Mineral Rights Were Reserved on My Property Before I Bought It; What Now?
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The reservation of mineral rights on real property throughout Florida is not uncommon. When the State of Florida first conveyed title to state owned lands, it was customary for the state to reserve an interest in all oil, gas and minerals on the property. This included the right to drill, mine and excavate these interests. Once these properties began to be improved with commercial and residential developments, these rights raised significant issues for developers and their lenders. Why commit significant resources and investment in property that was subject to third parties exploring for or mining minerals?
As Florida grew in population and saw an increase in development, the mineral rights reserved throughout the state were causing numerous roadblocks and delays. As a result, Florida adopted a statute identified in F.S. 270.11(3), stating that
“The right of entry to any interest in phosphate, minerals, and metals or any interest in petroleum reserved in favor of the Board of Trustees of the Internal Improvement Trust Fund, the State Board of Education, a local government, a water management district, or other agency of the state is released for any parcel of property that is, or ever has been, a contiguous tract of less than 20 acres in the aggregate under the same ownership.”
Property owners rely on this statute to extinguish the right of entry for parcels whose size qualifies them for same. In those cases, title companies will affirmatively state in both the owner’s and lender’s title insurance policies that this statute applies to release the state’s right of entry. It is important to understand that if a parcel is too large, the owner is still required to request the state to release its right of entry.
Florida properties are also subject to mineral reservations held by private parties, as opposed to the state. Typically reserved in deeds when owners sold their properties, they will include a right of entry even if it is not stated in the reservation (unless such a right is expressly disclaimed). Unlike with the State-owned mineral rights, no Florida law exists protecting improvements if a private party exercised its right to enter your property to excavate or mine. However, there is case law in Florida holding that a mineral rights owner cannot so harm the surface estate as to unreasonably injure or destroy its value. Additionally, the mineral rights holder is responsible for damages to the surface estate owner for any unreasonable injuries caused. If a property owner finds itself in such a predicament where mineral rights are impacting the marketability of the title, it may be worth negotiating with the owner of the mineral rights for their release.
Florida’s Marketable Record Title Act (MRTA) was passed in order to liberate real property owners from older title defects by prescribing a thirty (30) year limitations period on certain matters of title. MRTA may operate to extinguish a private right of entry for exploration, mining, and drilling, pursuant to F.S. 704.05, even if the mineral reservations themselves are not extinguished. It is worth requesting a title insurer to conduct the necessary analysis to determine if that applies, which is typically not done unless requested. If the right of entry has been terminated by either of the above statutes, the title insurer should be able to affirmatively state in a title insurance policy that there is no right of entry regardless of the existence of mineral reservations. The title will then be deemed as marketable unless the property is to be used for mineral extraction. In that case, even though the right of entry is no longer applicable, any minerals extracted by the owner would still belong to the party (if any) who held the mineral reservations.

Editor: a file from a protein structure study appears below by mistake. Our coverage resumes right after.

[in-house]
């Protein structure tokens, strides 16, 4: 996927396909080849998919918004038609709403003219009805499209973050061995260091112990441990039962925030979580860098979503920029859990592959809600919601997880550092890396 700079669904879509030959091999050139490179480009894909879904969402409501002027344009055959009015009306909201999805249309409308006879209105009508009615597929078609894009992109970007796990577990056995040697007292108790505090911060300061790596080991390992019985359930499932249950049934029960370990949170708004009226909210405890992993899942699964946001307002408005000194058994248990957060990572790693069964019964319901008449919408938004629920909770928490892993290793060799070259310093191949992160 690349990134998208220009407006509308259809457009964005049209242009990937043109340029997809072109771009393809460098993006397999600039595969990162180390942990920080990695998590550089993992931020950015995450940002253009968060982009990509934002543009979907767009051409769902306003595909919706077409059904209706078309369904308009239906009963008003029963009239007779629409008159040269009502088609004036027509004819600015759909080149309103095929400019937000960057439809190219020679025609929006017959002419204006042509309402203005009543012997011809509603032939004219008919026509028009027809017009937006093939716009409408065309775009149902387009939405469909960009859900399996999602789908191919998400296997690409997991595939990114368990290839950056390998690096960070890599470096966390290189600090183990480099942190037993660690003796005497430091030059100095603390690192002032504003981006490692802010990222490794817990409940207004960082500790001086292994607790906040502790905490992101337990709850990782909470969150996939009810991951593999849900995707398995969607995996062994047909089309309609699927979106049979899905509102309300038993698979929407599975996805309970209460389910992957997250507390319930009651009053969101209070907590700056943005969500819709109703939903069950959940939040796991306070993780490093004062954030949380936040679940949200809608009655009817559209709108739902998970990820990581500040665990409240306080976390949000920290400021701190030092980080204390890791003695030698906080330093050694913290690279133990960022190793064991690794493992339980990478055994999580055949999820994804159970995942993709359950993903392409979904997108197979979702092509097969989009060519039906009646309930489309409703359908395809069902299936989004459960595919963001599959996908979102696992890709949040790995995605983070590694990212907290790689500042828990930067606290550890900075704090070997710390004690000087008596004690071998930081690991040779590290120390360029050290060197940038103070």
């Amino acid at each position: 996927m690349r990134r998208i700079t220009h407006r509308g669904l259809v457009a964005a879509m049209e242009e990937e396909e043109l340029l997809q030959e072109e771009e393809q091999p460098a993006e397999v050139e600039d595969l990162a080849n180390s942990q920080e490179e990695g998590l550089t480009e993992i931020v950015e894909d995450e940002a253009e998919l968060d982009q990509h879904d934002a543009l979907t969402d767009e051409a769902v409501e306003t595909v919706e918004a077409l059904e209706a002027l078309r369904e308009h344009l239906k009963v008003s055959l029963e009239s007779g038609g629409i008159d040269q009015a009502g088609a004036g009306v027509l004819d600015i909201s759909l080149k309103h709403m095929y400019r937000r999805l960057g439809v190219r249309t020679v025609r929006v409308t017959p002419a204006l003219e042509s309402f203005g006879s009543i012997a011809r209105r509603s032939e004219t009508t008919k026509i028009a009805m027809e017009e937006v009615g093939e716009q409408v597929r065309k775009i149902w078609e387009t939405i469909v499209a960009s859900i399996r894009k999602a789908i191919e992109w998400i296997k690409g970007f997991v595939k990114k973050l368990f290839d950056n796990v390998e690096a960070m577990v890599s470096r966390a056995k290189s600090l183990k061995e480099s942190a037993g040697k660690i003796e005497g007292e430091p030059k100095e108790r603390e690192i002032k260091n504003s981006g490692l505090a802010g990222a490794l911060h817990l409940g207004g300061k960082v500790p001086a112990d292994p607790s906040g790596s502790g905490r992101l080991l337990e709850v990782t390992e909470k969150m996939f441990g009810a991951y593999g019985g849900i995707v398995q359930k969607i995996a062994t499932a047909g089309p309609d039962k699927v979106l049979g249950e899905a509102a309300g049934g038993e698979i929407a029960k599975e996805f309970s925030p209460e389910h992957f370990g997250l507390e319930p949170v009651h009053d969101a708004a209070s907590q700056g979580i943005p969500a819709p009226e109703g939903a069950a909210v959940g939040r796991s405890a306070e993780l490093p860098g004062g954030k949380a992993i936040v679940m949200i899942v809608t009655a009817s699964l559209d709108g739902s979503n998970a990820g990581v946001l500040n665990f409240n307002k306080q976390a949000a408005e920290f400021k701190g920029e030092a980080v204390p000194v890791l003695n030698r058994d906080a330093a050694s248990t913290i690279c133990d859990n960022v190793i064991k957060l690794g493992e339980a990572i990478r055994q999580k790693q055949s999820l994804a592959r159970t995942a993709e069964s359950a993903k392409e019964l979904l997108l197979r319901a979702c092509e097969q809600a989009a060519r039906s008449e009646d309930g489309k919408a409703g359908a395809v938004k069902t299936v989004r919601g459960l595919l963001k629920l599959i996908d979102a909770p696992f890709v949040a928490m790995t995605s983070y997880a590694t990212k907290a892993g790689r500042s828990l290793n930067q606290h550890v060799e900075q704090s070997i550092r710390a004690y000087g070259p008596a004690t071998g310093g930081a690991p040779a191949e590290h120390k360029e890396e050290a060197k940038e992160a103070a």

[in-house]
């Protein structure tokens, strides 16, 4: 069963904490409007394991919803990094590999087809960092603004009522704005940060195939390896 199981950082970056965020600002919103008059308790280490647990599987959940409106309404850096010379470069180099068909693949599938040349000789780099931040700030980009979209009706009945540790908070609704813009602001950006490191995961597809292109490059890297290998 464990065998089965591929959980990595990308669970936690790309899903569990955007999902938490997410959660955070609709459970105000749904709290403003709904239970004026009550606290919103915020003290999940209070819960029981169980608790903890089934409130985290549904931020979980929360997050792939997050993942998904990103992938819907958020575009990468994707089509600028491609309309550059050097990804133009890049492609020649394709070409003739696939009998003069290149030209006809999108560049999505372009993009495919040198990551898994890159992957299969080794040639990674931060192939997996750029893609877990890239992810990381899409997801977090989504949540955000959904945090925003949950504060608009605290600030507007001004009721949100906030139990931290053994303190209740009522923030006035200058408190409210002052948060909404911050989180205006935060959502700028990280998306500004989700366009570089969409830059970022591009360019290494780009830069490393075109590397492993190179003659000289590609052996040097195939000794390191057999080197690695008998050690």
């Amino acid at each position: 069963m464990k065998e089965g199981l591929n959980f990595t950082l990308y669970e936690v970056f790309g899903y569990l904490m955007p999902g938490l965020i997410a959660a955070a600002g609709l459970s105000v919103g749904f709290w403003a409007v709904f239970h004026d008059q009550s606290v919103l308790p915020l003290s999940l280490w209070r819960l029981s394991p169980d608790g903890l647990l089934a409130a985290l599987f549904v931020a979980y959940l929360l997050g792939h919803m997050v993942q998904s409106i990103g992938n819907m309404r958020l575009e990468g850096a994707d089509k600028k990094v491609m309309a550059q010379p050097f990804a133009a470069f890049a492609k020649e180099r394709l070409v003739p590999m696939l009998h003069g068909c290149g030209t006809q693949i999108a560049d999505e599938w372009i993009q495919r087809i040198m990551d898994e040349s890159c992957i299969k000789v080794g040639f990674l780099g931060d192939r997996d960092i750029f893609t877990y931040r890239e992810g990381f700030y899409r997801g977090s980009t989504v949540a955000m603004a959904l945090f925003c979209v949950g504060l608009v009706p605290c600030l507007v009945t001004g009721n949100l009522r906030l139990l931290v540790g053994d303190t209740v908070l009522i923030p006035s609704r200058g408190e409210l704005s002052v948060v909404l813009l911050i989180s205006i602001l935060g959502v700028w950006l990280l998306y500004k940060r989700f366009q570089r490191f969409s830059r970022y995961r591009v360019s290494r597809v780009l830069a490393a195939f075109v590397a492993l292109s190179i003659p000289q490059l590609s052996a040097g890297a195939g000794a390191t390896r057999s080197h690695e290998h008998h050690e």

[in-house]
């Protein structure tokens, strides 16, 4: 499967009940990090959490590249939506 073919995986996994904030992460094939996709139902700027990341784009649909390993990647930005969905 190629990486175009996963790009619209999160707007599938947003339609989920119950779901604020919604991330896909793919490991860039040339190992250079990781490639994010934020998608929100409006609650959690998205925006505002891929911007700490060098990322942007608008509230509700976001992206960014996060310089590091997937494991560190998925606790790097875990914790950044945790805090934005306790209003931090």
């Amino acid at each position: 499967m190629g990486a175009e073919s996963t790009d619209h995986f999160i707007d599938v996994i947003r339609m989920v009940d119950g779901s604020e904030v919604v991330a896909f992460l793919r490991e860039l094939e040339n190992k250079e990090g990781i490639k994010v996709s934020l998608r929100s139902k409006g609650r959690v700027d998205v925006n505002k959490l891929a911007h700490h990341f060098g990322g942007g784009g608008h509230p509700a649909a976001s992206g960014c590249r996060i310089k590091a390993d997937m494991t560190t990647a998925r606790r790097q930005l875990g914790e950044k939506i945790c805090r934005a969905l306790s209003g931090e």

In today’s real estate market the risk of property disturbance from mineral rights reservations is less of a concern compared to the business concern of marketability when going to sell or finance the property. Often times, buyers intending to redevelop the property will want the right of entry released at a minimum. Title insurance companies will not insure over the right of entry unless it is expressly released by statute or in a recorded instrument. In order to acquire such a release, an owner may have to negotiate a release for a set price with the mineral reservation holders (who are often difficult to locate, due to the time the rights were reserved, and who usually do not reside or conduct business in Florida) to remove the right of entry. Most, if not all, buyers expect this from their sellers. Whether or not this is achievable is entirely dependent upon the holder of the reservation.
Mineral rights can be tricky and have the potential to cause issues during real estate transactions. It is strongly encouraged that you seek the advice of a seasoned real estate attorney with experience in dealing with mineral rights should you ever find yourself in such a predicament.